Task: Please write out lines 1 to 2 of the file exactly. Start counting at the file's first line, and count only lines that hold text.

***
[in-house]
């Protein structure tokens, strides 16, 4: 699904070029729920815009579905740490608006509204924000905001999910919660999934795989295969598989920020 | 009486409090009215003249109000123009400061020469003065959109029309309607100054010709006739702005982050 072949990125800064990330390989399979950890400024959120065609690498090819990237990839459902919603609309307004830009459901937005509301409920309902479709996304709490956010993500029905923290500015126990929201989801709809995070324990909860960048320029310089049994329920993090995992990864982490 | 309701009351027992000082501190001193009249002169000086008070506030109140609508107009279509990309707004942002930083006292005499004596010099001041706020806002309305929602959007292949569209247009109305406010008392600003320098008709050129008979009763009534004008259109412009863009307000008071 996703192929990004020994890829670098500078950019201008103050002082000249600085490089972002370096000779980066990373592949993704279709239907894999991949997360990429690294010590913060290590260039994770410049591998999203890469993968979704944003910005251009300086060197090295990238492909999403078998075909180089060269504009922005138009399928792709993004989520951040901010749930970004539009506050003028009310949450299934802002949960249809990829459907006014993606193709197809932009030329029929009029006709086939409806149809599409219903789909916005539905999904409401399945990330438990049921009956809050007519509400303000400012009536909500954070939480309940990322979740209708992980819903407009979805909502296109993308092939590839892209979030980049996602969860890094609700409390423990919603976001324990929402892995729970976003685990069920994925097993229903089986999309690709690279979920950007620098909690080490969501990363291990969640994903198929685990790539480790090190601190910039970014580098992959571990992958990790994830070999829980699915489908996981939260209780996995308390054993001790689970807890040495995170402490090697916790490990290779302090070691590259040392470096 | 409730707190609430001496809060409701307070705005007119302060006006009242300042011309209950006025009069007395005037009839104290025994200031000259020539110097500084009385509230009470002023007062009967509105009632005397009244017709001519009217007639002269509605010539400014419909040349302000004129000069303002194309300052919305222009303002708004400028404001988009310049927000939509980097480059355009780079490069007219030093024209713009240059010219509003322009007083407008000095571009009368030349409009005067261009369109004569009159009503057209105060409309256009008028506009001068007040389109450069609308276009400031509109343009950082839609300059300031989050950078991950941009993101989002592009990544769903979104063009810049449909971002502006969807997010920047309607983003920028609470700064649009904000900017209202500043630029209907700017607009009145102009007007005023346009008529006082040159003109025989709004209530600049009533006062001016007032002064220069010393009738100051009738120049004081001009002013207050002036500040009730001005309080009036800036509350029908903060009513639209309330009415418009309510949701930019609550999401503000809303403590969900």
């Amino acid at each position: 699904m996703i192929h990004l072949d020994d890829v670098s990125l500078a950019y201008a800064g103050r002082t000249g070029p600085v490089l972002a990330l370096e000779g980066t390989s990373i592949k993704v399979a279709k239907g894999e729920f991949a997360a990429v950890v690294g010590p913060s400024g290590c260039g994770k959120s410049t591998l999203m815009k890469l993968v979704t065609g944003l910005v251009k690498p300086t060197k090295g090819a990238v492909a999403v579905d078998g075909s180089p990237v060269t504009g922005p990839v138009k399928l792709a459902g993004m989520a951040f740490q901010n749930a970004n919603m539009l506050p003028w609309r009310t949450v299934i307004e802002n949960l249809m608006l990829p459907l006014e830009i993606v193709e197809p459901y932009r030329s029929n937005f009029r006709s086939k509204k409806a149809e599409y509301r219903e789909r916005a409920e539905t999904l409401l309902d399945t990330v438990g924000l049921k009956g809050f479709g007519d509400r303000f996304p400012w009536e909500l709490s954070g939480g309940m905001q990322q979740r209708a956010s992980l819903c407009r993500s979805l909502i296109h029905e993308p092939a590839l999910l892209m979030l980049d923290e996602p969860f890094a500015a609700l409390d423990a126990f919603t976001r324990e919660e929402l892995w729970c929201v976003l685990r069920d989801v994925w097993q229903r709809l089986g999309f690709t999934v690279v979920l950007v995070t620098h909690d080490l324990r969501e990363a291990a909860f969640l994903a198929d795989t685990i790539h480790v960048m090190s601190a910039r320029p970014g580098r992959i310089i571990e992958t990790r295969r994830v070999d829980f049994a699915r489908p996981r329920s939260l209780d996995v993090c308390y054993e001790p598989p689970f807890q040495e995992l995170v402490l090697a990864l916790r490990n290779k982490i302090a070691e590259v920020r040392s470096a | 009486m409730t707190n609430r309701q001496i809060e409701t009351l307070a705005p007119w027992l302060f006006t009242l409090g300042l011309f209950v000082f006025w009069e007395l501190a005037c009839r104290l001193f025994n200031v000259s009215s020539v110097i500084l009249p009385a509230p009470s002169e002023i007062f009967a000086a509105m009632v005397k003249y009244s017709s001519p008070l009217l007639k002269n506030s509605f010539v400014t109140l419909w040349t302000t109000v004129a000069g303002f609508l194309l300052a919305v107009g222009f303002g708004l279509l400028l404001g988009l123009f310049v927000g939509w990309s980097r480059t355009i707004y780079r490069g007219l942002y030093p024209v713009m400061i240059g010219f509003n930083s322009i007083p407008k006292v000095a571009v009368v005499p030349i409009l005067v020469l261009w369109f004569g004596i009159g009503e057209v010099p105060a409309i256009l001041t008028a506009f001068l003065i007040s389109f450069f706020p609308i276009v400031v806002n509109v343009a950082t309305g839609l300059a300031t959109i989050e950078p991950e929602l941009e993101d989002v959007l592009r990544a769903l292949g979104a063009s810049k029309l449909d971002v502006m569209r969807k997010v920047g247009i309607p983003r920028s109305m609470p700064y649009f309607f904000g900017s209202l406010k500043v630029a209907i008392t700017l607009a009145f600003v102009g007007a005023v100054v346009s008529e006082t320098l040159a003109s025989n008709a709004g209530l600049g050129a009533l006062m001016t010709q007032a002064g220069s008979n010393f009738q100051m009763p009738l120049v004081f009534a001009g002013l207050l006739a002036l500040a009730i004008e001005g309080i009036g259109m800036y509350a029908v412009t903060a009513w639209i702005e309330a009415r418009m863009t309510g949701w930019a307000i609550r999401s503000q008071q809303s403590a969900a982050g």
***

[in-house]
């Protein structure tokens, strides 16, 4: 699904070029729920815009579905740490608006509204924000905001999910919660999934795989295969598989920020 | 009486409090009215003249109000123009400061020469003065959109029309309607100054010709006739702005982050 072949990125800064990330390989399979950890400024959120065609690498090819990237990839459902919603609309307004830009459901937005509301409920309902479709996304709490956010993500029905923290500015126990929201989801709809995070324990909860960048320029310089049994329920993090995992990864982490 | 309701009351027992000082501190001193009249002169000086008070506030109140609508107009279509990309707004942002930083006292005499004596010099001041706020806002309305929602959007292949569209247009109305406010008392600003320098008709050129008979009763009534004008259109412009863009307000008071 996703192929990004020994890829670098500078950019201008103050002082000249600085490089972002370096000779980066990373592949993704279709239907894999991949997360990429690294010590913060290590260039994770410049591998999203890469993968979704944003910005251009300086060197090295990238492909999403078998075909180089060269504009922005138009399928792709993004989520951040901010749930970004539009506050003028009310949450299934802002949960249809990829459907006014993606193709197809932009030329029929009029006709086939409806149809599409219903789909916005539905999904409401399945990330438990049921009956809050007519509400303000400012009536909500954070939480309940990322979740209708992980819903407009979805909502296109993308092939590839892209979030980049996602969860890094609700409390423990919603976001324990929402892995729970976003685990069920994925097993229903089986999309690709690279979920950007620098909690080490969501990363291990969640994903198929685990790539480790090190601190910039970014580098992959571990992958990790994830070999829980699915489908996981939260209780996995308390054993001790689970807890040495995170402490090697916790490990290779302090070691590259040392470096 | 409730707190609430001496809060409701307070705005007119302060006006009242300042011309209950006025009069007395005037009839104290025994200031000259020539110097500084009385509230009470002023007062009967509105009632005397009244017709001519009217007639002269509605010539400014419909040349302000004129000069303002194309300052919305222009303002708004400028404001988009310049927000939509980097480059355009780079490069007219030093024209713009240059010219509003322009007083407008000095571009009368030349409009005067261009369109004569009159009503057209105060409309256009008028506009001068007040389109450069609308276009400031509109343009950082839609300059300031989050950078991950941009993101989002592009990544769903979104063009810049449909971002502006969807997010920047309607983003920028609470700064649009904000900017209202500043630029209907700017607009009145102009007007005023346009008529006082040159003109025989709004209530600049009533006062001016007032002064220069010393009738100051009738120049004081001009002013207050002036500040009730001005309080009036800036509350029908903060009513639209309330009415418009309510949701930019609550999401503000809303403590969900």